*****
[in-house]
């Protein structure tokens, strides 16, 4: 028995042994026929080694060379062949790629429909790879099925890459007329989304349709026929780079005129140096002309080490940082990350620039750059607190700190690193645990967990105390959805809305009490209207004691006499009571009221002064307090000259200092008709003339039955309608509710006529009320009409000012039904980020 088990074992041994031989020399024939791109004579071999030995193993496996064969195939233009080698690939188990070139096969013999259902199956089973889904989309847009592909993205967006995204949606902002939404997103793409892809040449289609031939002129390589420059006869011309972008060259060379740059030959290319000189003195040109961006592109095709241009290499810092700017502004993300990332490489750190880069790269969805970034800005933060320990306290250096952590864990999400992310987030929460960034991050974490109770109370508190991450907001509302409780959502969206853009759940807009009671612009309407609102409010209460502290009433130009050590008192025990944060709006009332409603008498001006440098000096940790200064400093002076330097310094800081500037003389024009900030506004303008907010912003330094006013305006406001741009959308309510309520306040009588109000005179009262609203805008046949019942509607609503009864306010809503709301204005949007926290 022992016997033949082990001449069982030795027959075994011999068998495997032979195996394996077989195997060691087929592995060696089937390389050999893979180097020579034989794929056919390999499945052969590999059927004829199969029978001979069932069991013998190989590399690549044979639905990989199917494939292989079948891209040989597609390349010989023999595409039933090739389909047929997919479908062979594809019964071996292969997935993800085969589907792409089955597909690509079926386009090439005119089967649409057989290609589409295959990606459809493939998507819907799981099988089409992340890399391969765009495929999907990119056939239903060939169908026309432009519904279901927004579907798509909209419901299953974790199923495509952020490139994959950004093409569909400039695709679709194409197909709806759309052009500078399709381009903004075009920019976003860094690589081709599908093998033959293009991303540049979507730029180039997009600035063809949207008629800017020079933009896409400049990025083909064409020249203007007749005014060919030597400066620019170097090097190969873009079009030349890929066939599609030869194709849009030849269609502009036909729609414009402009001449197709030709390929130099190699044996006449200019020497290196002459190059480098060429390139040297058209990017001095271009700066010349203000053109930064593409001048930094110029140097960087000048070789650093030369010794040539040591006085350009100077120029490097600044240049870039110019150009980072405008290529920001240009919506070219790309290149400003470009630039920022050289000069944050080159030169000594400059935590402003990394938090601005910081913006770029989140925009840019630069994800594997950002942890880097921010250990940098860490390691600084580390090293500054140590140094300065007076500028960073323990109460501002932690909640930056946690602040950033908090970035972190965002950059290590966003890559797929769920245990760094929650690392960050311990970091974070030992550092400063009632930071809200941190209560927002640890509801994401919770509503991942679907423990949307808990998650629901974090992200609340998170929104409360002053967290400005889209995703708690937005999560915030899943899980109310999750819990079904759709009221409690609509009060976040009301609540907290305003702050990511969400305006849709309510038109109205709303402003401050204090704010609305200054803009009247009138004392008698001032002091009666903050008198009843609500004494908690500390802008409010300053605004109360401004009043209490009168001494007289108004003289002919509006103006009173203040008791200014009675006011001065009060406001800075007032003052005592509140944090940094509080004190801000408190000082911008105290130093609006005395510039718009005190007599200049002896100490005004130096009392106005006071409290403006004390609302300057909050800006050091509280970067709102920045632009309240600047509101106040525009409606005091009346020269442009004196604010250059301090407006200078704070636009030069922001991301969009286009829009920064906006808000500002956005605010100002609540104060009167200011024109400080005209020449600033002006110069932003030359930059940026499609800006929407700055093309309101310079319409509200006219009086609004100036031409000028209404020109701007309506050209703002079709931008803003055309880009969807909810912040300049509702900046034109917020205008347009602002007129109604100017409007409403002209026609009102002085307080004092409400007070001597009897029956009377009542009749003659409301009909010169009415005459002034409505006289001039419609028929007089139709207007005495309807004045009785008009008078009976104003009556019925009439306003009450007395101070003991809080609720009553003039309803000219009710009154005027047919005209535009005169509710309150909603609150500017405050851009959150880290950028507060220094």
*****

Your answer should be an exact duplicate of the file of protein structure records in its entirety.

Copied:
[in-house]
């Protein structure tokens, strides 16, 4: 028995042994026929080694060379062949790629429909790879099925890459007329989304349709026929780079005129140096002309080490940082990350620039750059607190700190690193645990967990105390959805809305009490209207004691006499009571009221002064307090000259200092008709003339039955309608509710006529009320009409000012039904980020 088990074992041994031989020399024939791109004579071999030995193993496996064969195939233009080698690939188990070139096969013999259902199956089973889904989309847009592909993205967006995204949606902002939404997103793409892809040449289609031939002129390589420059006869011309972008060259060379740059030959290319000189003195040109961006592109095709241009290499810092700017502004993300990332490489750190880069790269969805970034800005933060320990306290250096952590864990999400992310987030929460960034991050974490109770109370508190991450907001509302409780959502969206853009759940807009009671612009309407609102409010209460502290009433130009050590008192025990944060709006009332409603008498001006440098000096940790200064400093002076330097310094800081500037003389024009900030506004303008907010912003330094006013305006406001741009959308309510309520306040009588109000005179009262609203805008046949019942509607609503009864306010809503709301204005949007926290 022992016997033949082990001449069982030795027959075994011999068998495997032979195996394996077989195997060691087929592995060696089937390389050999893979180097020579034989794929056919390999499945052969590999059927004829199969029978001979069932069991013998190989590399690549044979639905990989199917494939292989079948891209040989597609390349010989023999595409039933090739389909047929997919479908062979594809019964071996292969997935993800085969589907792409089955597909690509079926386009090439005119089967649409057989290609589409295959990606459809493939998507819907799981099988089409992340890399391969765009495929999907990119056939239903060939169908026309432009519904279901927004579907798509909209419901299953974790199923495509952020490139994959950004093409569909400039695709679709194409197909709806759309052009500078399709381009903004075009920019976003860094690589081709599908093998033959293009991303540049979507730029180039997009600035063809949207008629800017020079933009896409400049990025083909064409020249203007007749005014060919030597400066620019170097090097190969873009079009030349890929066939599609030869194709849009030849269609502009036909729609414009402009001449197709030709390929130099190699044996006449200019020497290196002459190059480098060429390139040297058209990017001095271009700066010349203000053109930064593409001048930094110029140097960087000048070789650093030369010794040539040591006085350009100077120029490097600044240049870039110019150009980072405008290529920001240009919506070219790309290149400003470009630039920022050289000069944050080159030169000594400059935590402003990394938090601005910081913006770029989140925009840019630069994800594997950002942890880097921010250990940098860490390691600084580390090293500054140590140094300065007076500028960073323990109460501002932690909640930056946690602040950033908090970035972190965002950059290590966003890559797929769920245990760094929650690392960050311990970091974070030992550092400063009632930071809200941190209560927002640890509801994401919770509503991942679907423990949307808990998650629901974090992200609340998170929104409360002053967290400005889209995703708690937005999560915030899943899980109310999750819990079904759709009221409690609509009060976040009301609540907290305003702050990511969400305006849709309510038109109205709303402003401050204090704010609305200054803009009247009138004392008698001032002091009666903050008198009843609500004494908690500390802008409010300053605004109360401004009043209490009168001494007289108004003289002919509006103006009173203040008791200014009675006011001065009060406001800075007032003052005592509140944090940094509080004190801000408190000082911008105290130093609006005395510039718009005190007599200049002896100490005004130096009392106005006071409290403006004390609302300057909050800006050091509280970067709102920045632009309240600047509101106040525009409606005091009346020269442009004196604010250059301090407006200078704070636009030069922001991301969009286009829009920064906006808000500002956005605010100002609540104060009167200011024109400080005209020449600033002006110069932003030359930059940026499609800006929407700055093309309101310079319409509200006219009086609004100036031409000028209404020109701007309506050209703002079709931008803003055309880009969807909810912040300049509702900046034109917020205008347009602002007129109604100017409007409403002209026609009102002085307080004092409400007070001597009897029956009377009542009749003659409301009909010169009415005459002034409505006289001039419609028929007089139709207007005495309807004045009785008009008078009976104003009556019925009439306003009450007395101070003991809080609720009553003039309803000219009710009154005027047919005209535009005169509710309150909603609150500017405050851009959150880290950028507060220094």